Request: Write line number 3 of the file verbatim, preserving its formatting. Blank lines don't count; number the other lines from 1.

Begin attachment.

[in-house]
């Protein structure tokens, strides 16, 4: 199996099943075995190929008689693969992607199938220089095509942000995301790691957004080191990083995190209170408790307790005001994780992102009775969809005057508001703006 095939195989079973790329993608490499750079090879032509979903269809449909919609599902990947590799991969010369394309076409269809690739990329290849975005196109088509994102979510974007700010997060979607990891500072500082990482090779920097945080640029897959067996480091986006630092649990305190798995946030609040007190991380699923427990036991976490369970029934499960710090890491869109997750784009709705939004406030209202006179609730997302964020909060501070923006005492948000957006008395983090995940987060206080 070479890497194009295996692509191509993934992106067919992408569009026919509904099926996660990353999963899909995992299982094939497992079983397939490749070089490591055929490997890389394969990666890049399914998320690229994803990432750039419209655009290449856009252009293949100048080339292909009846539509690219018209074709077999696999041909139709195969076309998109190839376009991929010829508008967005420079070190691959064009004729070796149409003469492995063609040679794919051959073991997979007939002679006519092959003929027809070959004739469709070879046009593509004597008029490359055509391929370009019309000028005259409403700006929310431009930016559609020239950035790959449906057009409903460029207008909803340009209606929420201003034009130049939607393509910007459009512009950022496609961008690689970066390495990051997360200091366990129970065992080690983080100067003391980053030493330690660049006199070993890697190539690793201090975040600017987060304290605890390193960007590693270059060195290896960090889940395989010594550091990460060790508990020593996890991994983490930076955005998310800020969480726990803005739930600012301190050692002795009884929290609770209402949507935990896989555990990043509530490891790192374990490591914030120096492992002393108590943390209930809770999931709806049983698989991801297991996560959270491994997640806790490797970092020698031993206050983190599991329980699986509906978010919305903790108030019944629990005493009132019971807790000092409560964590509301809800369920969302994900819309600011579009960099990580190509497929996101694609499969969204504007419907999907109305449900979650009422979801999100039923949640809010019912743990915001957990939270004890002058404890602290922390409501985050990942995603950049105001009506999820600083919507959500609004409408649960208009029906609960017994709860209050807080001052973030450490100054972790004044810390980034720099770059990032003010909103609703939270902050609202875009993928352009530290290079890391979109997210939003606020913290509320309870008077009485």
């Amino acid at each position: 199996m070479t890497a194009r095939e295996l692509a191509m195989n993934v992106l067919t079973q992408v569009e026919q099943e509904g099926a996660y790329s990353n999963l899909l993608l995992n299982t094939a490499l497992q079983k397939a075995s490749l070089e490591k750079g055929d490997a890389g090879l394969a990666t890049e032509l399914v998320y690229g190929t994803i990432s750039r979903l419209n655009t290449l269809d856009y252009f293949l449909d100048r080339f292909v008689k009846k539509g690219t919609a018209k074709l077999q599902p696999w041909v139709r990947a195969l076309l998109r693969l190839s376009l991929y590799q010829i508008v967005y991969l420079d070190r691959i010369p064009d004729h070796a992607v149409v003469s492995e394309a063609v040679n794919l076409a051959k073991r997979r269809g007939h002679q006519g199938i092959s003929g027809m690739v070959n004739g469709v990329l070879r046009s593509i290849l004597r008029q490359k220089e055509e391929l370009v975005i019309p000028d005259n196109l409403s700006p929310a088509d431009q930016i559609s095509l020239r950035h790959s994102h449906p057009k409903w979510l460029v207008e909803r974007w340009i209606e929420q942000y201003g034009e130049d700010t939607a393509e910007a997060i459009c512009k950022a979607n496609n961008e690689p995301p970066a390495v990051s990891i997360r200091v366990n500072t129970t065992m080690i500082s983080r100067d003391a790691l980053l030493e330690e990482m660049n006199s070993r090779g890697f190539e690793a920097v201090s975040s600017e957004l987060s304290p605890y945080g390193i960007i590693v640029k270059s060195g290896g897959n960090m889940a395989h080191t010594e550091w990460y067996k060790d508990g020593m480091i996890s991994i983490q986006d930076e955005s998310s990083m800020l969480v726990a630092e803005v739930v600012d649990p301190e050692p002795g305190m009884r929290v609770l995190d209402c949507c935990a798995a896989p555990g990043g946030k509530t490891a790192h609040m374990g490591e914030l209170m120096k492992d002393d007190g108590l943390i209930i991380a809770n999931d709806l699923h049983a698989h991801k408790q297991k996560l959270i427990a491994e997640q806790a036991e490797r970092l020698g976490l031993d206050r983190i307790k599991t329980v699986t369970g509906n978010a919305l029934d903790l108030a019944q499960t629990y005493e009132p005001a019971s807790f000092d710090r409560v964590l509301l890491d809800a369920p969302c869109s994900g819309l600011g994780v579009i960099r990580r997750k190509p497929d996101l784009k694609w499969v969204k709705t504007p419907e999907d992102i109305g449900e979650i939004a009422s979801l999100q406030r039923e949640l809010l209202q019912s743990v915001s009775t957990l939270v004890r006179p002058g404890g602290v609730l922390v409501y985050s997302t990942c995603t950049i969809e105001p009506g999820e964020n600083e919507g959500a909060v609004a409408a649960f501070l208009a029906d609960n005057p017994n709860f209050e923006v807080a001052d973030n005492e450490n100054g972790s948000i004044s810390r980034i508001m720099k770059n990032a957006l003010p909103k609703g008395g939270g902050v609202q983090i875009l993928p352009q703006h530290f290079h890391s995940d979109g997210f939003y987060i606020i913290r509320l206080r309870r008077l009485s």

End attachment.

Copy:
């Amino acid at each position: 199996m070479t890497a194009r095939e295996l692509a191509m195989n993934v992106l067919t079973q992408v569009e026919q099943e509904g099926a996660y790329s990353n999963l899909l993608l995992n299982t094939a490499l497992q079983k397939a075995s490749l070089e490591k750079g055929d490997a890389g090879l394969a990666t890049e032509l399914v998320y690229g190929t994803i990432s750039r979903l419209n655009t290449l269809d856009y252009f293949l449909d100048r080339f292909v008689k009846k539509g690219t919609a018209k074709l077999q599902p696999w041909v139709r990947a195969l076309l998109r693969l190839s376009l991929y590799q010829i508008v967005y991969l420079d070190r691959i010369p064009d004729h070796a992607v149409v003469s492995e394309a063609v040679n794919l076409a051959k073991r997979r269809g007939h002679q006519g199938i092959s003929g027809m690739v070959n004739g469709v990329l070879r046009s593509i290849l004597r008029q490359k220089e055509e391929l370009v975005i019309p000028d005259n196109l409403s700006p929310a088509d431009q930016i559609s095509l020239r950035h790959s994102h449906p057009k409903w979510l460029v207008e909803r974007w340009i209606e929420q942000y201003g034009e130049d700010t939607a393509e910007a997060i459009c512009k950022a979607n496609n961008e690689p995301p970066a390495v990051s990891i997360r200091v366990n500072t129970t065992m080690i500082s983080r100067d003391a790691l980053l030493e330690e990482m660049n006199s070993r090779g890697f190539e690793a920097v201090s975040s600017e957004l987060s304290p605890y945080g390193i960007i590693v640029k270059s060195g290896g897959n960090m889940a395989h080191t010594e550091w990460y067996k060790d508990g020593m480091i996890s991994i983490q986006d930076e955005s998310s990083m800020l969480v726990a630092e803005v739930v600012d649990p301190e050692p002795g305190m009884r929290v609770l995190d209402c949507c935990a798995a896989p555990g990043g946030k509530t490891a790192h609040m374990g490591e914030l209170m120096k492992d002393d007190g108590l943390i209930i991380a809770n999931d709806l699923h049983a698989h991801k408790q297991k996560l959270i427990a491994e997640q806790a036991e490797r970092l020698g976490l031993d206050r983190i307790k599991t329980v699986t369970g509906n978010a919305l029934d903790l108030a019944q499960t629990y005493e009132p005001a019971s807790f000092d710090r409560v964590l509301l890491d809800a369920p969302c869109s994900g819309l600011g994780v579009i960099r990580r997750k190509p497929d996101l784009k694609w499969v969204k709705t504007p419907e999907d992102i109305g449900e979650i939004a009422s979801l999100q406030r039923e949640l809010l209202q019912s743990v915001s009775t957990l939270v004890r006179p002058g404890g602290v609730l922390v409501y985050s997302t990942c995603t950049i969809e105001p009506g999820e964020n600083e919507g959500a909060v609004a409408a649960f501070l208009a029906d609960n005057p017994n709860f209050e923006v807080a001052d973030n005492e450490n100054g972790s948000i004044s810390r980034i508001m720099k770059n990032a957006l003010p909103k609703g008395g939270g902050v609202q983090i875009l993928p352009q703006h530290f290079h890391s995940d979109g997210f939003y987060i606020i913290r509320l206080r309870r008077l009485s």